They are continuing to defend the site from the Noble Bob Douglas drilling ship, which has not yet been tested to drill at these depths.

Bunny McDiarmid, the executive director of Greenpeace, is onboard one of the boats. She said:

“The Texan oil giant Anadarko were supposed to start drilling days ago. But they haven’t.

“I reckon there’s something wrong with their huge, untested drilling ship, or they’re staying away while we’re right above the spot where they want to drill. Either way, it’s great to see that they’re not drilling.

“That’s great news for our seas, our beaches, and also our economy, and our children’s prosperity.”

This Saturday, New Zealanders can show their support for the flotilla by making a banner and getting down to their favourite west coast beach. There’s lots more details here.

The Oil Free Seas Flotilla is a loose association of individuals and boat owners who oppose deep-sea drilling and the new legislation that takes away New Zealander’s long-standing right to peacefully protest at sea. One of the boats taking part, the Vega, also sailed against French nuclear tests in the Pacific.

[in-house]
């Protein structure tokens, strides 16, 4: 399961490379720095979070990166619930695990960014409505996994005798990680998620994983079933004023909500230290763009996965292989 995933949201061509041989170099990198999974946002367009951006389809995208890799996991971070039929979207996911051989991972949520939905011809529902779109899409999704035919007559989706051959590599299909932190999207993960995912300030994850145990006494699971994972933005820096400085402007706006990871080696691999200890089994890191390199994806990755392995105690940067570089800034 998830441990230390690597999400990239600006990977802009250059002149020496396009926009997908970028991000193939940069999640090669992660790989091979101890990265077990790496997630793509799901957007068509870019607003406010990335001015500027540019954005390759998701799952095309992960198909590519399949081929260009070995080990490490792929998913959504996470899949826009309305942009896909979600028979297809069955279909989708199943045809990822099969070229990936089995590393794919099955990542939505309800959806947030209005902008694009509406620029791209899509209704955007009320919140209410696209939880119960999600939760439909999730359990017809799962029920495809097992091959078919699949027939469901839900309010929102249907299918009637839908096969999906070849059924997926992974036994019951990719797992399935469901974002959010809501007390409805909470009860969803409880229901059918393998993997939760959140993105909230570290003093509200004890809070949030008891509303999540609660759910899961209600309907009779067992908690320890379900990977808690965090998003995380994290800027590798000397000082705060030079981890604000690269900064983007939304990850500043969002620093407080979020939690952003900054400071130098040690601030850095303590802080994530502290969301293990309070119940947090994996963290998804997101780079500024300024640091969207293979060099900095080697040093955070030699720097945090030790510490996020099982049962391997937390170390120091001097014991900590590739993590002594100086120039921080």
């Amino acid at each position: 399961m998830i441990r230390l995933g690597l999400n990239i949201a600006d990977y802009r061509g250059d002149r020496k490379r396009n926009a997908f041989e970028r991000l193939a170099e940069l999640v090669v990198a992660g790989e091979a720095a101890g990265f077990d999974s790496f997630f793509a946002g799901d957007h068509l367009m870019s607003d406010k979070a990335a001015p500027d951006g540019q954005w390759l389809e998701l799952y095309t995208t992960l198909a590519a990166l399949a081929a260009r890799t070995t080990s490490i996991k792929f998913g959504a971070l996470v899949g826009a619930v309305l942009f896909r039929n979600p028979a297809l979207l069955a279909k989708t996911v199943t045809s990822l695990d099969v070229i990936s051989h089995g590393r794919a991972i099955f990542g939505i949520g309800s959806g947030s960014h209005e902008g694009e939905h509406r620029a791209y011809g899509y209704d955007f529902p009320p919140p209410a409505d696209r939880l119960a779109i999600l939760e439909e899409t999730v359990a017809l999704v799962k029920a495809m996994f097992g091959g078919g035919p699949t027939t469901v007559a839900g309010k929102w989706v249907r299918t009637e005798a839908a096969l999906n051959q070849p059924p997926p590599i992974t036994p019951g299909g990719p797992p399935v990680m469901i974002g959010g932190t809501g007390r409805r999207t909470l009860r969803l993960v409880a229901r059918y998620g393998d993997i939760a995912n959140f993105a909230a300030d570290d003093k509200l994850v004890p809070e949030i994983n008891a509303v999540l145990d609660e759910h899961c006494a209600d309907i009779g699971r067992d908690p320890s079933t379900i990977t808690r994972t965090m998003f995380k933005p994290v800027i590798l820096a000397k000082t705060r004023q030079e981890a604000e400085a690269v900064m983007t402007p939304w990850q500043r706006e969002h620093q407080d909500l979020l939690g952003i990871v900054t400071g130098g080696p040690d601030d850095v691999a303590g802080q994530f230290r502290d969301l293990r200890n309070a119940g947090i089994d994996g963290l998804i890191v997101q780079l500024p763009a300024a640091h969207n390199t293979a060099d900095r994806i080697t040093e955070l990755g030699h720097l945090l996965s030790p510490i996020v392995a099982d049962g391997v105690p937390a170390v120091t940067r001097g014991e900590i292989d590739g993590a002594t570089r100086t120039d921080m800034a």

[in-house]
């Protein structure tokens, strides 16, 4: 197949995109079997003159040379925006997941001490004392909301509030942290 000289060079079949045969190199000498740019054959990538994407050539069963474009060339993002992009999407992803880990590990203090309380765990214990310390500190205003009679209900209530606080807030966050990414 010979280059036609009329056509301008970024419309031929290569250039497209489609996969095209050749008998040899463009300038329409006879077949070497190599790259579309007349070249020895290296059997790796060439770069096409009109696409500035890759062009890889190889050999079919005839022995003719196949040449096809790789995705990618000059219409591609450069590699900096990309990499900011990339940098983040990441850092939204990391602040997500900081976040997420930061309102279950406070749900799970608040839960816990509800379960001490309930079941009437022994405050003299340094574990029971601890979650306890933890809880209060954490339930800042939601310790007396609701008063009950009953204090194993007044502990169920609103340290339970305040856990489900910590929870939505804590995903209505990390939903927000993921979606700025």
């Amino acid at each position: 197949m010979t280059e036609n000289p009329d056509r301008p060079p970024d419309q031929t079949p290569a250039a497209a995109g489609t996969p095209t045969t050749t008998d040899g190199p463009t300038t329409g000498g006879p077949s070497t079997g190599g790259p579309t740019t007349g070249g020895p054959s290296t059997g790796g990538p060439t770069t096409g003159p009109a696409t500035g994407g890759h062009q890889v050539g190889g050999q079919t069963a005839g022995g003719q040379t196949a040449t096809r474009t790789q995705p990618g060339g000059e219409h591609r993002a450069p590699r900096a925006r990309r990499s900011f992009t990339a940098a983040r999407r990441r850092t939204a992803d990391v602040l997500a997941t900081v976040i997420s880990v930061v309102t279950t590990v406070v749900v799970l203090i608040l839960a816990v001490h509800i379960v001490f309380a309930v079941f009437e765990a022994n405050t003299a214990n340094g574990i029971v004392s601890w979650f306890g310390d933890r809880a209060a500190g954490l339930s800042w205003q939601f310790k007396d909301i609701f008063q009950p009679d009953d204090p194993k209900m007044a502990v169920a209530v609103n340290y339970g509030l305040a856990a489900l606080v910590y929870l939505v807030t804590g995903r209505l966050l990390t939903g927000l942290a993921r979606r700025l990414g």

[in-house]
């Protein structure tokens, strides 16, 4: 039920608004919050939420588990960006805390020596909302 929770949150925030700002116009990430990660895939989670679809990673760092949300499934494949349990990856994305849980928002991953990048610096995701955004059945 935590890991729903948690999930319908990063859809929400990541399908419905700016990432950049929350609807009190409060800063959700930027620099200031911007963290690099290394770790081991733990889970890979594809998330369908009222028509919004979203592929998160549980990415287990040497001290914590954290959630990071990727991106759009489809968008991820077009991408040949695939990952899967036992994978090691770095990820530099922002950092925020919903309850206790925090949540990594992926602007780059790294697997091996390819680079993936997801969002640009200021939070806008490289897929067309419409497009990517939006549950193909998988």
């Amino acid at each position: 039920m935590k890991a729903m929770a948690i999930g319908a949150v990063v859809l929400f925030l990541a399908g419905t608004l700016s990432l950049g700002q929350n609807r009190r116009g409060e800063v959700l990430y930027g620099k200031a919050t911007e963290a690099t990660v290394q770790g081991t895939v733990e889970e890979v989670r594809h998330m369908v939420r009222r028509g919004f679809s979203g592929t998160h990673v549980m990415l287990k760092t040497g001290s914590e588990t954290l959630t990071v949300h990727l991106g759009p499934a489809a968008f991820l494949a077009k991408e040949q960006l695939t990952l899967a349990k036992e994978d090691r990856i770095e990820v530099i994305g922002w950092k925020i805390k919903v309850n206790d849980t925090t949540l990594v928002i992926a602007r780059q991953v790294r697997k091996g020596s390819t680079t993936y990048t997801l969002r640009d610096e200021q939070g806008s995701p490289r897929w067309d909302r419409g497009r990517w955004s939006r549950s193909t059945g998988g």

Earlier this year, the Government announced a controversial new law to ban aspects of protesting at sea, known as the ‘Anadarko Amendment’.


Here’s a link to the daily video blogs:

Contact information:

Anna Horne, spokesperson for the Oil Free Sea Flotilla, 021 0222 1389

Ana Mules, communications officer, Greenpeace: +64 21 2609186

Steve Abel, energy campaigner, Greenpeace: +64 21 927301

Daniel at the Helm of Vega
Daniel Mares at the Helm of Vega

With the Anadarko Flotilla – day one


What a fabulous send off. A dozen kayakers, wearing penguin suits, lined up and waved us on our way as we left the harbour. Several small boats sailed with us. About 100 well wishers gathered on the wharf; speeches in support from Green and independent MPs, Oil Free Wellington, Ora Taiao (climate and health council); two sails spread out on the ground covered with signatures and messages in support of our mission; and home baked cookies and chocolate cake delivered to the wharf by old friends.

Continue reading “With the Anadarko Flotilla – day one”

©  2022, Oil Free Seas Flotilla, Waiheke Island, New Zealand. All Rights Reserved.